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Vulnerable webcams, news on DHS' FISMA ratings, and a bug in vBulletin - catch up on the week's news with the Friday Five!
1. 15,000 webcams vulnerable to attack: how to protect against webcam hacking by Christopher Boyd
The internet of things (IoT) continues to proliferate unabated and while there have been improvements, one area that's seemingly always an issue is webcam security. MalwareBytes' blog checks in with some research via Wizcase, a site that bills itself as a VPN review site, on a slew of webcams available online, without security measures in place. The blog runs through a list of affected devices and some handy tips that not everyone may know, like if a cam is integrated into your laptop, you can turn it off completely via Device Manager.
2. Apple to Patch Bug Granting Full Access to 3rd-Party Keyboards by Elizabeth Montalbano
Apple released iOS 13.1 earlier than expected this week and while many were excited about some of its new features, tweaks, and new shortcut automations, one thing that wasn't fixed was an issue that affects third party keyboard apps. Apple warned this week that its readying a fix for the issue, something that can allow some "full access" through network access even if users haven't approved it. The issue affects iOS 13 and iPadOS, which was also pushed live this week. It's worth noting the bug only affects third-party keyboards that make use of full access. Users can see whether or not they have one of those keyboard apps installed by following the prompts Apple provides here.
3. DHS FISMA ratings go up by Derek Johnson
FCW recapped a new audit (.PDF) via Homeland Security's Office of Inspector General that lauds the departments information security practices. When it comes to FISMA cybersecurity functions, apparently DHS' ability to protect and detect have improved as the report - going up from a three out of five to a four out of five score. Where DHS is still lagging behind is its ability to patch effectively and measure how its networks are blocking attempts at data exfiltration, according to the report. " DHS did not have qualitative and quantitative measures in place to gauge the performance of its network defenses against unauthorized transfer of information from a system," it reads, adding that the department didn't conduct "regular exfiltration exercises to measure the effectiveness of its data exfiltration or enhanced network defenses, as required by applicable NIST guidance."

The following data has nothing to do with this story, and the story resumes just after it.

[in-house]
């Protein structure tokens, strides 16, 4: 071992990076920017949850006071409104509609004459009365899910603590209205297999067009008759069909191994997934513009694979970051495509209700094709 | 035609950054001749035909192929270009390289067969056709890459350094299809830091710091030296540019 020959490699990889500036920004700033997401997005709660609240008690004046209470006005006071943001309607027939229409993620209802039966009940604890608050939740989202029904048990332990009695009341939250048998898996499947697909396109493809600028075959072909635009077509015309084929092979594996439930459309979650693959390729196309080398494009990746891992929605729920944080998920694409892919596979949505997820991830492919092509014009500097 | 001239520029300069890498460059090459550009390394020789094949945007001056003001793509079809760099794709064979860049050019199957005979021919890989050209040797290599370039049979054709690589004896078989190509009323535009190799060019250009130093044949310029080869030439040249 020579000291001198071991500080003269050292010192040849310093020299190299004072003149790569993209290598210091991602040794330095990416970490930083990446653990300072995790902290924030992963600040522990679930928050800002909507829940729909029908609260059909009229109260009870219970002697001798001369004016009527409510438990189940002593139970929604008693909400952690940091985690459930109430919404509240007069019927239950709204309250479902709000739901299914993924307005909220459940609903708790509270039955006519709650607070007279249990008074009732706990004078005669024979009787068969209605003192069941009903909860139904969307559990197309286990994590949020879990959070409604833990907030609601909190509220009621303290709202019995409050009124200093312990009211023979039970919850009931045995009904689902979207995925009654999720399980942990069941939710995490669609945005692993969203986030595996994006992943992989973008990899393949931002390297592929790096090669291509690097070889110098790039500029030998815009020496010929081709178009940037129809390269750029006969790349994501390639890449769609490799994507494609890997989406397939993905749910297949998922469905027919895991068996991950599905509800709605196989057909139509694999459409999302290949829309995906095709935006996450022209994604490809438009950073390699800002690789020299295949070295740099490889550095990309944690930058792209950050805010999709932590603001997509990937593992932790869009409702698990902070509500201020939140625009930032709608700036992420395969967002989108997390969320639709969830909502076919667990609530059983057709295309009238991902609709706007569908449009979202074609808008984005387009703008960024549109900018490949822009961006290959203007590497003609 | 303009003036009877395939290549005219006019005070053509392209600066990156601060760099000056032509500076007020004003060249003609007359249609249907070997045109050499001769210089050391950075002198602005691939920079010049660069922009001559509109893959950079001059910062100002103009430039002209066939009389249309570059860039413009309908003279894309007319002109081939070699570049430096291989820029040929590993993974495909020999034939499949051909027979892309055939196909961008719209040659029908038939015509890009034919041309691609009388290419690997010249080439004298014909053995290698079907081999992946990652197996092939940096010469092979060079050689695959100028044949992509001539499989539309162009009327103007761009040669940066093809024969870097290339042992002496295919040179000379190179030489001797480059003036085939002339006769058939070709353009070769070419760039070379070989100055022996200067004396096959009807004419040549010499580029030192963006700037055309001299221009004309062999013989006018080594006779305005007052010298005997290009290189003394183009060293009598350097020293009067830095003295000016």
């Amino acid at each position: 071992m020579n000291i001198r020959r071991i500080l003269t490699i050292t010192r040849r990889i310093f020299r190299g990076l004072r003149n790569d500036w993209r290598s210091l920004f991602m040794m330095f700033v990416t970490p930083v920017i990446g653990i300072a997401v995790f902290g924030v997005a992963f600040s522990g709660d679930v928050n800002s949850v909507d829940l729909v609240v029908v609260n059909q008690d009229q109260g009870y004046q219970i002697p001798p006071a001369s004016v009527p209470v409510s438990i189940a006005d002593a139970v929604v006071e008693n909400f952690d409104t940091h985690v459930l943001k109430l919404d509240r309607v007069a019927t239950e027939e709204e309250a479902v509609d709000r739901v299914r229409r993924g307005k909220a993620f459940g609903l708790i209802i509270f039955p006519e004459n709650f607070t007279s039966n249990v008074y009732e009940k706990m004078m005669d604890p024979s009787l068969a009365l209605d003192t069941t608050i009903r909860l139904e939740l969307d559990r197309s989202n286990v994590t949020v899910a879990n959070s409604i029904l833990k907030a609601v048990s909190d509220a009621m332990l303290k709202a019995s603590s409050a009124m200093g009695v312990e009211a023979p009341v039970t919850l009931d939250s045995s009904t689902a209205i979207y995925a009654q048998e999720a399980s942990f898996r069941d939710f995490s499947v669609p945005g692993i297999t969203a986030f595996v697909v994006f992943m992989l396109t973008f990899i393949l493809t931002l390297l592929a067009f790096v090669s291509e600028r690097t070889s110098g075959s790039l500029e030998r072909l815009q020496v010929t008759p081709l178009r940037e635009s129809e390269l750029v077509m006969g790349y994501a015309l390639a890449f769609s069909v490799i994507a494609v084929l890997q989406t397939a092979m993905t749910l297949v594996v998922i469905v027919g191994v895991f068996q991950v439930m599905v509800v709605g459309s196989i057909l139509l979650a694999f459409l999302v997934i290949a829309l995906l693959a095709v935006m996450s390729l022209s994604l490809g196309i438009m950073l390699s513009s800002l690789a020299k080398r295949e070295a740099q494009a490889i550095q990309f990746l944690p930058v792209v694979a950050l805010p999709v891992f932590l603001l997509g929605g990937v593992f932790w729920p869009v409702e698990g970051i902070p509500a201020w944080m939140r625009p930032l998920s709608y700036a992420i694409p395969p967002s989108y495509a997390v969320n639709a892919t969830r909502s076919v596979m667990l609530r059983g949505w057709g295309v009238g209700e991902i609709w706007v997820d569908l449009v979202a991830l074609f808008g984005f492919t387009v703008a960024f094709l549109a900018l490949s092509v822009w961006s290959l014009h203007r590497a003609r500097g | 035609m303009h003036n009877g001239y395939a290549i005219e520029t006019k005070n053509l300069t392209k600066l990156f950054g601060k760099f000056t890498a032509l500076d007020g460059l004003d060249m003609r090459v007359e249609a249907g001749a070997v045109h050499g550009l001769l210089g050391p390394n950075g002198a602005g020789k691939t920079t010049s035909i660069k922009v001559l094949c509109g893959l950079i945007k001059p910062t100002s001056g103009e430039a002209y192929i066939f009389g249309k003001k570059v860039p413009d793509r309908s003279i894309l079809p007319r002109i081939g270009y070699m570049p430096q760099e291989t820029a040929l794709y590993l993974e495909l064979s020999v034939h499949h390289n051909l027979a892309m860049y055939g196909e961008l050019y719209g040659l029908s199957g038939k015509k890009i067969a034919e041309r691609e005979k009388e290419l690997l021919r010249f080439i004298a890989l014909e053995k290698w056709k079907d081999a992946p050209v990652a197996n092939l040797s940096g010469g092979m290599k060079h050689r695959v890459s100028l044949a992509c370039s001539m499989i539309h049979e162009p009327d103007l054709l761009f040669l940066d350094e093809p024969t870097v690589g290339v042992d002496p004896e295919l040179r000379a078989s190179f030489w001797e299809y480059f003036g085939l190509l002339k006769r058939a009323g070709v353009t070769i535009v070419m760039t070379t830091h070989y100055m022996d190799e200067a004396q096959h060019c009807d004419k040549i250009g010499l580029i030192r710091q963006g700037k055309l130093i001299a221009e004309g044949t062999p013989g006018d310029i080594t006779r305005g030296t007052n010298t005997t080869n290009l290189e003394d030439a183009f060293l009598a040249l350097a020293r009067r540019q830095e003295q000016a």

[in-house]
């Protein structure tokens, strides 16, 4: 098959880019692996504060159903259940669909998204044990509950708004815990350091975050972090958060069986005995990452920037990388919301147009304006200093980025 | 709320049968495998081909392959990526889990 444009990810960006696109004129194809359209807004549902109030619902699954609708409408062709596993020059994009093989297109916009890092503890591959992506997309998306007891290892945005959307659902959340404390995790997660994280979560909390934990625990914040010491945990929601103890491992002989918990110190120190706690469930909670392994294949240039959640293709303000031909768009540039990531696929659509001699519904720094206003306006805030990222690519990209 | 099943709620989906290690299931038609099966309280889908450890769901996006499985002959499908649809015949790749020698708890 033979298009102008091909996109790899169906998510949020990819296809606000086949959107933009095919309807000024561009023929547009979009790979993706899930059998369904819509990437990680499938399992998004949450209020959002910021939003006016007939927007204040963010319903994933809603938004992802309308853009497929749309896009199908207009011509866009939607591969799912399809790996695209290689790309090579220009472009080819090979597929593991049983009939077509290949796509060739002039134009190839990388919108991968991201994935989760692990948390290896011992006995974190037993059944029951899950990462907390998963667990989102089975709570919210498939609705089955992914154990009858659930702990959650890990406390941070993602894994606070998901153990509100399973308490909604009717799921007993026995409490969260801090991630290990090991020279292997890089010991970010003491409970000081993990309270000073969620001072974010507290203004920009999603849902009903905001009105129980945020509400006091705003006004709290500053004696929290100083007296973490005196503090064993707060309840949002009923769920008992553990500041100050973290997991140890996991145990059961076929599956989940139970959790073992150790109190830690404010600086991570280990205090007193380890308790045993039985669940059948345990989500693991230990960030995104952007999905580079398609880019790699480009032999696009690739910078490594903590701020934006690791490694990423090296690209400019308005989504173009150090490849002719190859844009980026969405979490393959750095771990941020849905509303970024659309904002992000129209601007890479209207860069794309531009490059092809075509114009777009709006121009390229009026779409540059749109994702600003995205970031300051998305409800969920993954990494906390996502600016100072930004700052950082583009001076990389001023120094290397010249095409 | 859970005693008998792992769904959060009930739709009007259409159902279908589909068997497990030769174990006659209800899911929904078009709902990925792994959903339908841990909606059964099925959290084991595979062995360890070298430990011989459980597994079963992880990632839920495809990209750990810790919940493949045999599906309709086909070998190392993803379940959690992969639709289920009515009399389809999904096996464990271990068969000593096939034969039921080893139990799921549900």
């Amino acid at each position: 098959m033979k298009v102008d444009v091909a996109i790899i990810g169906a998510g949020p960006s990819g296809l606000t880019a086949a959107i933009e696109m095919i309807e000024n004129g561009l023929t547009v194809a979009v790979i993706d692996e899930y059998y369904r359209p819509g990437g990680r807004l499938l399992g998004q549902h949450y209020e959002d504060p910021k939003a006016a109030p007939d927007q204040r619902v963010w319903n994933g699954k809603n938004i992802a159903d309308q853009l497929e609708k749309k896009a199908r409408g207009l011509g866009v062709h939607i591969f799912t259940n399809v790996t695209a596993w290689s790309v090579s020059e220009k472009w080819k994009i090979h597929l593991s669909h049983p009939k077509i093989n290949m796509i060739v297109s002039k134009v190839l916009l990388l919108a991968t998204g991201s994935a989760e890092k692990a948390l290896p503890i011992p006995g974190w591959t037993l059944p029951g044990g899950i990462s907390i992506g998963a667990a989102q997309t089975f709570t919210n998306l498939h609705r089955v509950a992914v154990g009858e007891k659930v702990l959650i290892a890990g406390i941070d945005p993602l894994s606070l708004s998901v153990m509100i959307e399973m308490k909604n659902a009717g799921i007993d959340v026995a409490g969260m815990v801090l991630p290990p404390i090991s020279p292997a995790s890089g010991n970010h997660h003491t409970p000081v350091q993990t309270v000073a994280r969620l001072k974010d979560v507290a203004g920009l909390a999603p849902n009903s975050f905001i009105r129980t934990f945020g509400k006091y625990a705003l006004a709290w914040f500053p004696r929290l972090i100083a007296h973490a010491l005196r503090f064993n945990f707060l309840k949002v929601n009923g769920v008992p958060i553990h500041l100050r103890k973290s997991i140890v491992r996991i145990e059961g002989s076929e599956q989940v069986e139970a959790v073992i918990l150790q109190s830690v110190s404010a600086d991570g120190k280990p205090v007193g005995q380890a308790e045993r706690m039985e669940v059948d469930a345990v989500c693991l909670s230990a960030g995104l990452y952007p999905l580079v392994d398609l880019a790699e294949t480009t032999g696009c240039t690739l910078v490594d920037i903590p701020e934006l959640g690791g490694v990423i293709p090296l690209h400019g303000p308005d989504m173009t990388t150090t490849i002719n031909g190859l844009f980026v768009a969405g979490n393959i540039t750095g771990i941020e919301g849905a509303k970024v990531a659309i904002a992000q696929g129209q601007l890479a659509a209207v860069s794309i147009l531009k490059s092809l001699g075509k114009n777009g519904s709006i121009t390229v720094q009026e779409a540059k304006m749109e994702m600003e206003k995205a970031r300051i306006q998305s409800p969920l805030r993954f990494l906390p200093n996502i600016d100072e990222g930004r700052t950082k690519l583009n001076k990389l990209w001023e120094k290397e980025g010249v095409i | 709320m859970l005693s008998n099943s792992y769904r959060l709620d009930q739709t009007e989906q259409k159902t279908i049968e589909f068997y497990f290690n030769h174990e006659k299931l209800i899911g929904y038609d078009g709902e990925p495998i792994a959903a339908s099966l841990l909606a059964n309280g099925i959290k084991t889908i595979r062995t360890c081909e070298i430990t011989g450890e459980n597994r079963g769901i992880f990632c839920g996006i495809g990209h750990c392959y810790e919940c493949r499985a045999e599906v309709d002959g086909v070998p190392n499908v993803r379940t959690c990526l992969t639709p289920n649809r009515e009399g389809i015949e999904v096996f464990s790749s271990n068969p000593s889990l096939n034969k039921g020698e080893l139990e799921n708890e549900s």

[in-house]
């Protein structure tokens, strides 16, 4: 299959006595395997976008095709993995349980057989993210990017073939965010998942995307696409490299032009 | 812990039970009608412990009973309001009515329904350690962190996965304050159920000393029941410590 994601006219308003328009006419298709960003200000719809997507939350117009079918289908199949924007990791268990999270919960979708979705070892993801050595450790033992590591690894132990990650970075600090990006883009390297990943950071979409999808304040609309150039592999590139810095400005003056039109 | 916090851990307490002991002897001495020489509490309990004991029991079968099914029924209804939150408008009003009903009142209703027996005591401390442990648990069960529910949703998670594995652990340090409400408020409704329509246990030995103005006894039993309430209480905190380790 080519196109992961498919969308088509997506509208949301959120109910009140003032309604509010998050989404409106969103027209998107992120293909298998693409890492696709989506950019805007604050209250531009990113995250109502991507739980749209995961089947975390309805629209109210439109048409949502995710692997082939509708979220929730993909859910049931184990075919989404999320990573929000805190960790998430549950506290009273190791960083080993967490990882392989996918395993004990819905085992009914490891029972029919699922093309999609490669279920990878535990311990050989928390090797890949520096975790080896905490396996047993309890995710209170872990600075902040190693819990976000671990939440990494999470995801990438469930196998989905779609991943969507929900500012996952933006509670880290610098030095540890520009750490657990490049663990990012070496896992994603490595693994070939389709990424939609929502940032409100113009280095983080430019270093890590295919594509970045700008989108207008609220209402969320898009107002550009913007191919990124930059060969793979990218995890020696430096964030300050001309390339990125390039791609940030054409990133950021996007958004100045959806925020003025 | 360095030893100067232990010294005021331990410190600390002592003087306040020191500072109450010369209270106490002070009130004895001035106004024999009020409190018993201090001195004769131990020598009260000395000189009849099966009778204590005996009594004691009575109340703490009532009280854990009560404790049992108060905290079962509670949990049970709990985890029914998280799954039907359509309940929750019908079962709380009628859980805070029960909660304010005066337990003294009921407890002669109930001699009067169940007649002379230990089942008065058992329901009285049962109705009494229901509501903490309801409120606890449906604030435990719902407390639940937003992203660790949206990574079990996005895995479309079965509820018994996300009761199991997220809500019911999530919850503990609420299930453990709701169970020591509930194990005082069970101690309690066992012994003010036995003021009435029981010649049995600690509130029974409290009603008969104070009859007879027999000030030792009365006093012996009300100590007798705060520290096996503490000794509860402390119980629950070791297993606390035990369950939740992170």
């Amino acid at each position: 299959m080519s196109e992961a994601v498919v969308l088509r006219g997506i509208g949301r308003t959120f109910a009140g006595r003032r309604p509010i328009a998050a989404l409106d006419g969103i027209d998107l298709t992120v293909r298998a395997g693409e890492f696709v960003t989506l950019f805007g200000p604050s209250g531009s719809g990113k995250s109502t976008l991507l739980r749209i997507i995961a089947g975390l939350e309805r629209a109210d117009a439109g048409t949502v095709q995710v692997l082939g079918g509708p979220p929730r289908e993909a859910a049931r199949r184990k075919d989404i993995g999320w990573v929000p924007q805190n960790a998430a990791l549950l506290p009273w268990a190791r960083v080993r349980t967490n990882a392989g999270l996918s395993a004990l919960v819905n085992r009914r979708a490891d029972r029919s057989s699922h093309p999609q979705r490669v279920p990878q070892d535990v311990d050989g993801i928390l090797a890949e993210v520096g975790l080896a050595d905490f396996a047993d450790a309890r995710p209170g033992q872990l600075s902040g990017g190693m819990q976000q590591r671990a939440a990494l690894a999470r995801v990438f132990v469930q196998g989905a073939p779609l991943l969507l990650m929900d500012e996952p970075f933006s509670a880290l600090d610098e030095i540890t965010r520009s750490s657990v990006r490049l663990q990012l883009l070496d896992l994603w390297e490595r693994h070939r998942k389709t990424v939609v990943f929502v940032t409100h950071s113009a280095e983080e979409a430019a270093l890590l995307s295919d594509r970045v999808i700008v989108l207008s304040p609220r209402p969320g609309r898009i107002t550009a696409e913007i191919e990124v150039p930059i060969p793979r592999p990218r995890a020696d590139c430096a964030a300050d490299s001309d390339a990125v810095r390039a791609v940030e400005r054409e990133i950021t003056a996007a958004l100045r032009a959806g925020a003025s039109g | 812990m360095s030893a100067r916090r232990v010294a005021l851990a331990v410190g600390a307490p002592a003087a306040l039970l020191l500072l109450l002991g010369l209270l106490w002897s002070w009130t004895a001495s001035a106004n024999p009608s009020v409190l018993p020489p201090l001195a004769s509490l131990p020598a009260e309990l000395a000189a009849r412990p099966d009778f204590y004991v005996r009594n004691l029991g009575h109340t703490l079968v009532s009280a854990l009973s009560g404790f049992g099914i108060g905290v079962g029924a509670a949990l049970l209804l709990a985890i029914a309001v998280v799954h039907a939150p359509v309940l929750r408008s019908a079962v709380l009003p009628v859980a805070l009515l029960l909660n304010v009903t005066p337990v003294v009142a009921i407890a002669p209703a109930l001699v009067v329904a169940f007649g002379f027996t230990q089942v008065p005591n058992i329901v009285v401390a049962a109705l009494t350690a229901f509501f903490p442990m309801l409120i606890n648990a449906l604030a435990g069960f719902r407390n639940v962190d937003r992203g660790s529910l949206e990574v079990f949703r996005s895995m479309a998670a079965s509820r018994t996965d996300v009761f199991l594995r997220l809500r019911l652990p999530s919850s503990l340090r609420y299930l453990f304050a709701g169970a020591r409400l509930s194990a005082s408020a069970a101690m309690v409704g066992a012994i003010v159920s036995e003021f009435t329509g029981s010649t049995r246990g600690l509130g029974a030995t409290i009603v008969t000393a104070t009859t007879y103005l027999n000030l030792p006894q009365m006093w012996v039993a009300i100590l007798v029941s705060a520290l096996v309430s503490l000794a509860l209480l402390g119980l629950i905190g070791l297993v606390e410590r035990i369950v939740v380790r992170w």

4. Did GandCrab Gang Fake Its Ransomware Retirement? by Mathew J. Schwartz
We may have jumped the gun earlier this summer when we suggested the cybercriminals behind the ransomware GandCrab were calling it quits. By all intents and purposes that appeared to be the case after one of the alleged authors of the malware said they were "leaving for a well-deserved retirement" after making millions, if not billions of dollars. Per Bank Info Security, which references new Secureworks research, the group may be behind Sodinokibi, also known as Sodin and REvil, another strain of ransomware that's slowly been percolating on the criminal underground. According to the researchers, there's "similar URL-building logic" in how the two ransomware strains generate ransom notes. There's also code logic in REvil that matches code logic seen in GandCrab. As we've seen in attacks on Lake City, Florida, Baltimore, and multiple municipalities in Texas, ransomware is still a force to be meddled with, especially in smaller offices and government settings.
5. vBulletin Zero-Day Exploited for Years, Gets Unofficial Patch by Lawrence Abrams
Perhaps the biggest story of the week, especially in the number of potential victims, was news of a nasty flaw in vBulletin, a popular brand of internet forum software, that's existed for four years. The flaw, a pre-authentication remote code execution vulnerability, could let an attacker execute shell commands on any server running a vBulletin installation. While reports say around 0.1 percent of all internet sites run a vBulletin-powered forum, its likely millions of sites could be affected. Wayne Luke, vBulletin's Technical Support Lead, pushed a patch for the issue on Wednesday.